Reggio’s View of The Child

  • One of the core principles of Reggio Emilia is the view that children are competent, curious, industrious, and inventive
  • Children have a natural curiosity and a desire to learn if we present them with adequate opportunities
  • Children are also extremely social and learn well through interactions with peers, teachers, parents and the environment

Key Features of Reggio Emilia: The Environment as the “Third Teacher”

  • Reggio Emilia approach requires an environment that stimulates curiosity and encourages learning, therefore, the environment in a Reggio Emilia classroom is incredibly important
  • An atmosphere of playfulness and openness is important
  • Teachers organize the classroom so that it is rich in provocations and invitations for children to explore
  • Children work and learning should be displayed where children can look and it and admire it
  • Classroom space should be shared by all children to encourage social interaction

Key Features of Reggio Emilia: Children’s Multiple Symbolic Languages

  • Children are able to express their intelligence in a multitude of ways
  • Reggio Emilia supports the integration of creative arts, linguistic activities and social activities for cognitive development

Key Features of Reggio Emilia: Documentation

  • Documentation of projects and activities is important
  • Helps children revisit their learning experience and validates their self-esteem
  • Pictures of children in the learning process is also important for understanding their development

Key Features of Reggio Emilia: Role of the Teacher and Parents

  • The role of the teacher is to facilitate learning, they are to observe what children are curious and inclined to learn about and any given time and then create appropriate opportunities for them to do this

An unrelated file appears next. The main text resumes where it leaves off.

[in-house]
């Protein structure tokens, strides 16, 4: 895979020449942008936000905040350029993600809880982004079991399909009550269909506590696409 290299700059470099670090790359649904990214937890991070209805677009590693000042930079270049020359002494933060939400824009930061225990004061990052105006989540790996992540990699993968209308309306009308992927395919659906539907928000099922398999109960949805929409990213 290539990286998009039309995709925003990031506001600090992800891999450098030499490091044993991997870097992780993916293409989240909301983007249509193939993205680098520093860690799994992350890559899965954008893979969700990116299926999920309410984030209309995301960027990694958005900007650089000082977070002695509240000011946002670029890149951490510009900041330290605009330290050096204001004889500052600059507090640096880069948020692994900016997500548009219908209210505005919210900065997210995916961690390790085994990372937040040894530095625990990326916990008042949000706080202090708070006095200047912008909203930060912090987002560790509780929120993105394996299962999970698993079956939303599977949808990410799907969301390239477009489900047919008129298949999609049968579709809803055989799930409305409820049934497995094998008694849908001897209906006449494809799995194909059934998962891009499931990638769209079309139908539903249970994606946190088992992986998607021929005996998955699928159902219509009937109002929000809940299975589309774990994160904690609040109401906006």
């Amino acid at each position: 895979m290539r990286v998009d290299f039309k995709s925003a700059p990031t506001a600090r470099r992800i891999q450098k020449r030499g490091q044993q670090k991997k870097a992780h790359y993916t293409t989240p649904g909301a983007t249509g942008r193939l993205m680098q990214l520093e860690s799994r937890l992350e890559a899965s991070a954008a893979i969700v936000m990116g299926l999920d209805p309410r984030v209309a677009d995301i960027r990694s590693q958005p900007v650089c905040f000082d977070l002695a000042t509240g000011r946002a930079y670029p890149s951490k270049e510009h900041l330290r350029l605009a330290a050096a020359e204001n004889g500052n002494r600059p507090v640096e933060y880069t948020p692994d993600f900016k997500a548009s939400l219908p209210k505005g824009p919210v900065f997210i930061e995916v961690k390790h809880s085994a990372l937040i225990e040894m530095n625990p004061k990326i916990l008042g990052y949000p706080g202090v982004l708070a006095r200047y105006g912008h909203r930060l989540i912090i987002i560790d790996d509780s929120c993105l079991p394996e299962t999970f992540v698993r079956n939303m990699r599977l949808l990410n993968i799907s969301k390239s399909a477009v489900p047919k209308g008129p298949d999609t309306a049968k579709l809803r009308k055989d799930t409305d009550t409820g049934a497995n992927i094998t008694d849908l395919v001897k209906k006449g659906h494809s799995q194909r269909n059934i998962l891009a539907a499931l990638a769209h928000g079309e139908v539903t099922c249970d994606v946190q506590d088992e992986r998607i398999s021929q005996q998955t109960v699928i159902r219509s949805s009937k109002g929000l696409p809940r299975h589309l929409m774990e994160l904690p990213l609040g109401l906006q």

• The role of the parent is a collaborator. They are suppose to stay in touch with what their children is learning through documentation reports and contact with teachers
  • Altogether, the goal of these roles is to create a tight-knit community that supports the children it cares for

Source: http://www.brainy-child.com/article/reggioemilia.shtml

 

Sensory Play Without the Mess

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Sensory play is a great way for children to develop sensory skills and use their hands to explore new environments, or objects. A lot of the time sensory activities can be quite messy, involving foam or rice or mixes of ingredients. Some children and some parents don’t like the mess, so here are some options for less messy sensory play that can still be beneficial for childhood development.

  • Discovery Basket
  • Mystery Sensory Balloon Game
  • Sandpaper Art
  • Mess Free Golf Ball Painting
  • Clothes Peg Painting
  • Bath Tub Sensory Play
  • And more!

If any of the above titles interest you, check out the link (source): for more details on how to execute these activities: http://www.baby.co.uk/life_and_home/20150421mess-free-sensory-play-for-babies-and-toddlers/